If you run a business and have an online presence, you might have heard IT professionals talking about “the cloud” and switching to a cloud-based model. But what exactly does that mean?
When IT pros use this term, they usually mean cloud computing, a wide-ranging expression that means computer system resources with on-demand availability. The term often references computing power and data storage. The key takeaway when someone says “the cloud,” though, is that they’re using this entity without needing to manage it directly or actively.
If you set up the cloud for your company and start using it, you get a data center available over the internet that many users can utilize. These users, presumably, would be your workers.
You can use the cloud for all kinds of things, but company owners or operators often invest in cloud services for three specific reasons. We’ll take a moment now to talk about each one of them.
Software as a Service
If you go to a cloud-based model, you might wish to do so because you want software as a service, which some IT departments abbreviate as SaaS. The idea behind this model is that you’re not paying for software like a one-time purchase, which you then own and can use at your leisure.
Instead, you’re essentially renting the software suite, usually paying the developer or proprietor a monthly fee. You might also rent it for a quarter or a year, though, if you want to save some money.
At first, it might not make a whole lot of sense to you to rent a software suite when you could buy one. However, the great thing about SaaS is that whoever owns the licensing rights to it that you’re paying to rent it will handle all of the updates for you. You will not have to fret about dealing with any of the plug-ins yourself.
They will also add any new features they create, and they will handle all the security measures. It’s like the difference between washing your car yourself or paying to run it through a carwash. If you get SaaS, you can access it through computers but also internet-enabled mobile devices.
Platform as a Service
Platform as a service is something else you might look into if you go to a cloud-based model. This is a cloud-based service where you’re paying for web portals, APIs, or gateway software.
There are many examples of this, such as AWS Elastic Beanstalk, the Google App Engine, and Salesforce’s Lightning. Many businesses want this service if they need a developer framework that they can build on and use to create customized applications having to do with the products they sell or services they offer.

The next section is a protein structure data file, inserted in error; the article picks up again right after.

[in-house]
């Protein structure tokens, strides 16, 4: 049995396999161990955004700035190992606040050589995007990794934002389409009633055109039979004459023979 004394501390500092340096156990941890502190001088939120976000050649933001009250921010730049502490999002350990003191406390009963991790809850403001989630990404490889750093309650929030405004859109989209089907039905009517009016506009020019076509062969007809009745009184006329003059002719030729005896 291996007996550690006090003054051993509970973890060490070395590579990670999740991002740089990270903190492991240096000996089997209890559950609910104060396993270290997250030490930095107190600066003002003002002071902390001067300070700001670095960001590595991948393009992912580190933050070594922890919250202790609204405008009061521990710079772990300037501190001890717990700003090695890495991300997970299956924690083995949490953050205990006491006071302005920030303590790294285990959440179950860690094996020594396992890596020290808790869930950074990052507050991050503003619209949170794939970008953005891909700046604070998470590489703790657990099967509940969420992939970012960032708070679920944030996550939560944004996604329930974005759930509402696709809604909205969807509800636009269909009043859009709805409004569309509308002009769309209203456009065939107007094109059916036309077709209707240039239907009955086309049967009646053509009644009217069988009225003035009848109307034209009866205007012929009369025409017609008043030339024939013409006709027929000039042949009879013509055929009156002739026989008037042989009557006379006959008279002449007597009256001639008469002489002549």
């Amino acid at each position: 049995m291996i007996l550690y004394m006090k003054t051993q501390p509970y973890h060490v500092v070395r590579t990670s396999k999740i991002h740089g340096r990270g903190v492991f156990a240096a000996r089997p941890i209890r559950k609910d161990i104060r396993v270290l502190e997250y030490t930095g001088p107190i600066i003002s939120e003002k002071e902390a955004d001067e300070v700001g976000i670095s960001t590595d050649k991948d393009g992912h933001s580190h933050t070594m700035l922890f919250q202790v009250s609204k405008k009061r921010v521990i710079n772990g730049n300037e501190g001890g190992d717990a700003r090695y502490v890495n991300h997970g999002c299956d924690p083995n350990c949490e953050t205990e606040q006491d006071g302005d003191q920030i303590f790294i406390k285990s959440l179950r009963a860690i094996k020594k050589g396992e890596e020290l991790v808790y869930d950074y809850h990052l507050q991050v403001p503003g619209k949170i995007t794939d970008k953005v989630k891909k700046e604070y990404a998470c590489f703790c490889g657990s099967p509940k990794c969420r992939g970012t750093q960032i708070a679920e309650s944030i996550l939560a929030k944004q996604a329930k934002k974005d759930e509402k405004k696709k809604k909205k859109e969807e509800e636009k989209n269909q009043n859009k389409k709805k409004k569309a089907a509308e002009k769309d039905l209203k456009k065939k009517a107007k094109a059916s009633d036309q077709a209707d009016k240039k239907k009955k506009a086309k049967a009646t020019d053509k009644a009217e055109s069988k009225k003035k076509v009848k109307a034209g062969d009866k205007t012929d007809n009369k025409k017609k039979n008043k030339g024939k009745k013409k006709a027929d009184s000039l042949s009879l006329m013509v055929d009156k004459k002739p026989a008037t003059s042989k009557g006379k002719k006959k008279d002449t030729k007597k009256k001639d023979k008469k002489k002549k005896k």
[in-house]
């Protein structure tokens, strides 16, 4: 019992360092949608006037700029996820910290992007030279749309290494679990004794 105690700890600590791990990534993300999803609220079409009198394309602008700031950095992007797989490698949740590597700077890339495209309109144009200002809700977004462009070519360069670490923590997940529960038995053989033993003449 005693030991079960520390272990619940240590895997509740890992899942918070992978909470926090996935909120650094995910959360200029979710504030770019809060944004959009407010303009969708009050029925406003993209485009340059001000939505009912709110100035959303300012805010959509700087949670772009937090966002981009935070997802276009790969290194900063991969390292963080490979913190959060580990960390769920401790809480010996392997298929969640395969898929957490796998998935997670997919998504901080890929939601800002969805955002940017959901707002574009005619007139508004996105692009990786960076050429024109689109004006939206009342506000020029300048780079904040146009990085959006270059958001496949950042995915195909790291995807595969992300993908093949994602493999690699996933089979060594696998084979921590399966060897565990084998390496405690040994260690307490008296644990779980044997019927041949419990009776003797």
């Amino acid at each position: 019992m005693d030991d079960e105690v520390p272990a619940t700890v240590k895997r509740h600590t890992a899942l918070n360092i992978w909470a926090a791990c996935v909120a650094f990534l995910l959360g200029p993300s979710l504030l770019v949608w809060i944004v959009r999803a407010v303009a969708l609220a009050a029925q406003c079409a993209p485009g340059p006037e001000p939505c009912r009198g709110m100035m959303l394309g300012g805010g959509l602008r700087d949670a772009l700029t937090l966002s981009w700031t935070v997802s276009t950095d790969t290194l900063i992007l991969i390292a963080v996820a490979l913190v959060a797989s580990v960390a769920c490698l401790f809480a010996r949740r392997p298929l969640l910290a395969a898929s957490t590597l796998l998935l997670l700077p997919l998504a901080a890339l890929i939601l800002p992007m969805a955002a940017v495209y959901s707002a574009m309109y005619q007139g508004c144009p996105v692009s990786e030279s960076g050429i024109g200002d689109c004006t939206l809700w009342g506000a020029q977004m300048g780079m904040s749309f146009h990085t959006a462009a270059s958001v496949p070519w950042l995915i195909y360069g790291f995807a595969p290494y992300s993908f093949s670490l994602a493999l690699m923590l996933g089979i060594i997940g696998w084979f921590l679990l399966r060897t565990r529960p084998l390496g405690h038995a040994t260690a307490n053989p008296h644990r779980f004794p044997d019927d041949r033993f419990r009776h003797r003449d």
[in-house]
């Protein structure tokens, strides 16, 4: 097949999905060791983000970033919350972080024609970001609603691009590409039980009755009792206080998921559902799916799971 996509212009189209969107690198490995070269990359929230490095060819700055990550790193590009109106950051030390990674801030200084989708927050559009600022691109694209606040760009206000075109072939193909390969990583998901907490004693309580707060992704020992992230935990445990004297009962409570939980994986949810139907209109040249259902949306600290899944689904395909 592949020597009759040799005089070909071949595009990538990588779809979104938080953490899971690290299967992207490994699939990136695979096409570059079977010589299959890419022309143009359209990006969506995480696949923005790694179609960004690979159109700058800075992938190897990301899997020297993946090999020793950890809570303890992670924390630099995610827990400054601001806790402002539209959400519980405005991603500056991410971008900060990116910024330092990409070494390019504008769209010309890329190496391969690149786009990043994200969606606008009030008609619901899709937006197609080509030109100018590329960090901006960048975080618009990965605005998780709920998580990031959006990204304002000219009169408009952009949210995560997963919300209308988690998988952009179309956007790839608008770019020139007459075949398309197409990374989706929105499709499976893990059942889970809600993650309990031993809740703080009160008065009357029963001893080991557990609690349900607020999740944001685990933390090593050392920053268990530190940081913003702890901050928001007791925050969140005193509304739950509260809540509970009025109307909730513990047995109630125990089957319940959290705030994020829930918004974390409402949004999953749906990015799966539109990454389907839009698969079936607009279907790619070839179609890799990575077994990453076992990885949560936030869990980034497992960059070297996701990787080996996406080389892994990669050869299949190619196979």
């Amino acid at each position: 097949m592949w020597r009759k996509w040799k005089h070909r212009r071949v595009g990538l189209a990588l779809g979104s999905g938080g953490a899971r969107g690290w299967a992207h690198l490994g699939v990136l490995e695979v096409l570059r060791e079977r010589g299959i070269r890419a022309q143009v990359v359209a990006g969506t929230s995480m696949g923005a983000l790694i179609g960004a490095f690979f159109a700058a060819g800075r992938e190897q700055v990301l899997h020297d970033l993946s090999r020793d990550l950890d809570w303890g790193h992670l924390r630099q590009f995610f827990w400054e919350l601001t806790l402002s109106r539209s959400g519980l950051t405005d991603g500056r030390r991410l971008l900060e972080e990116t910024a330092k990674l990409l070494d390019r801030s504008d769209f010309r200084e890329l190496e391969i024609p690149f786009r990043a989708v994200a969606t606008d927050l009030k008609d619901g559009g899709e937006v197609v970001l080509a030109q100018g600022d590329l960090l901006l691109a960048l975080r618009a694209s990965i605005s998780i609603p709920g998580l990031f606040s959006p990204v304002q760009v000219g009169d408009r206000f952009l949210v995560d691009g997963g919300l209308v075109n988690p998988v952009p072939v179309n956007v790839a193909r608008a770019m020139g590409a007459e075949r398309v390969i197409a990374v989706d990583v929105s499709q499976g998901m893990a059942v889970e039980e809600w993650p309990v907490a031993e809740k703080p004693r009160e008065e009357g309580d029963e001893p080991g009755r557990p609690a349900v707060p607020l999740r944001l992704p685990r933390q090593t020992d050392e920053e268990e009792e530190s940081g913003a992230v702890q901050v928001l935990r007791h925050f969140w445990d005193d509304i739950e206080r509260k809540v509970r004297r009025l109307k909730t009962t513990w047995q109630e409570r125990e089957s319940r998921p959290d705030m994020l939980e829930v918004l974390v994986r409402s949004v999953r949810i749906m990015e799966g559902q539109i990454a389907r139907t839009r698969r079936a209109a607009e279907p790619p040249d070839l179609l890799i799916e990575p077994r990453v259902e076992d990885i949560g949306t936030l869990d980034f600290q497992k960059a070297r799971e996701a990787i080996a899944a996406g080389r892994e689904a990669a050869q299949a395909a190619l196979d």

With a platform as a service or PaaS, if you prefer, you have a third-party provider who will manage your networking, storage, and servers. The developer retains application management ability, but you have someone else worrying about everything else that goes along with it. You’ll be glad of that help when you take your app to live for the first time.
Infrastructure as a Service
Infrastructure as a service, or IaaS, can replace physical hardware. For instance, maybe you don’t want to have to deal with in-house web hosting servers. They take up space, and you always have to worry about something happening to them.
With IaaS, you get virtual servers or machines. You can set up many different configurations this way, depending on what it is your company does. You can have ones set up to handle a light workload or a heavy one if you have many employees all using your network at the same time.
Microsoft Azure and Amazon Web are two of the industry heavyweights if you start looking at infrastructure as a service. You often need IaaS if you’re converting a smaller company to a medium-sized or larger one. More activity usually means you’ll want to do away with bulky, cumbersome servers and take your business into the cloud.
These three services have something in common: if you go with them, you’ll get excellent data storage capabilities and better-than-average security features. This is another reason why many companies go to a cloud-based model at some point. They want to foil any potential hacker attacks, and they need to keep their proprietary information safe.
If you do go to a cloud-based option, you’ll often find that it saves you many headaches as a business owner.
Read More on KulFiy:
What is Cloud Server? Benefits of Cloud Servers for Developers.
Dedicated Server Hosting: Is it the best infrastructure for your website?